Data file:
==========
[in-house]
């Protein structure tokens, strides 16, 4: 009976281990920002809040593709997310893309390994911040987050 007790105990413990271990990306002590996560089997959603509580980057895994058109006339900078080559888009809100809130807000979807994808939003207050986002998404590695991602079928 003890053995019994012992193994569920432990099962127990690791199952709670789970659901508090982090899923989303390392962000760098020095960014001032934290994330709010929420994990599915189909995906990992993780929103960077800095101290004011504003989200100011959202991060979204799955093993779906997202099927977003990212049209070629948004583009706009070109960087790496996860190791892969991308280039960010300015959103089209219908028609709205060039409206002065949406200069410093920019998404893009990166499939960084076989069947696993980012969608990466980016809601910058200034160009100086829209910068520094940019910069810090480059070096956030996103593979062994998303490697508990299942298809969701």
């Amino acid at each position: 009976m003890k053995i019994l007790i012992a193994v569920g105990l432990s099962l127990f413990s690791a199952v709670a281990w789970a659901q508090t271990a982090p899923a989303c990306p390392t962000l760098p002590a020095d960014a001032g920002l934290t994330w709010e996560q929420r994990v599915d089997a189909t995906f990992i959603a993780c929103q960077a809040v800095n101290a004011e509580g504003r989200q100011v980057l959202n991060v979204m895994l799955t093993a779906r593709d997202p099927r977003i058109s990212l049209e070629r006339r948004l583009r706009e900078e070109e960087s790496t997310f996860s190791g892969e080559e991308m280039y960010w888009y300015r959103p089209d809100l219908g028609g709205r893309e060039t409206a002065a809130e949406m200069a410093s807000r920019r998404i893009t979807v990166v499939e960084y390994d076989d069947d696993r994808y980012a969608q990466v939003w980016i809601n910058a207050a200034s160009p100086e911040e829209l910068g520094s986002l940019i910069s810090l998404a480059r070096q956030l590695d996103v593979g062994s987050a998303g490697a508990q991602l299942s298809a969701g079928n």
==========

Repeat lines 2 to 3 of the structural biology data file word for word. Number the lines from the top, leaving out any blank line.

């Protein structure tokens, strides 16, 4: 009976281990920002809040593709997310893309390994911040987050 007790105990413990271990990306002590996560089997959603509580980057895994058109006339900078080559888009809100809130807000979807994808939003207050986002998404590695991602079928 003890053995019994012992193994569920432990099962127990690791199952709670789970659901508090982090899923989303390392962000760098020095960014001032934290994330709010929420994990599915189909995906990992993780929103960077800095101290004011504003989200100011959202991060979204799955093993779906997202099927977003990212049209070629948004583009706009070109960087790496996860190791892969991308280039960010300015959103089209219908028609709205060039409206002065949406200069410093920019998404893009990166499939960084076989069947696993980012969608990466980016809601910058200034160009100086829209910068520094940019910069810090480059070096956030996103593979062994998303490697508990299942298809969701």
């Amino acid at each position: 009976m003890k053995i019994l007790i012992a193994v569920g105990l432990s099962l127990f413990s690791a199952v709670a281990w789970a659901q508090t271990a982090p899923a989303c990306p390392t962000l760098p002590a020095d960014a001032g920002l934290t994330w709010e996560q929420r994990v599915d089997a189909t995906f990992i959603a993780c929103q960077a809040v800095n101290a004011e509580g504003r989200q100011v980057l959202n991060v979204m895994l799955t093993a779906r593709d997202p099927r977003i058109s990212l049209e070629r006339r948004l583009r706009e900078e070109e960087s790496t997310f996860s190791g892969e080559e991308m280039y960010w888009y300015r959103p089209d809100l219908g028609g709205r893309e060039t409206a002065a809130e949406m200069a410093s807000r920019r998404i893009t979807v990166v499939e960084y390994d076989d069947d696993r994808y980012a969608q990466v939003w980016i809601n910058a207050a200034s160009p100086e911040e829209l910068g520094s986002l940019i910069s810090l998404a480059r070096q956030l590695d996103v593979g062994s987050a998303g490697a508990q991602l299942s298809a969701g079928n």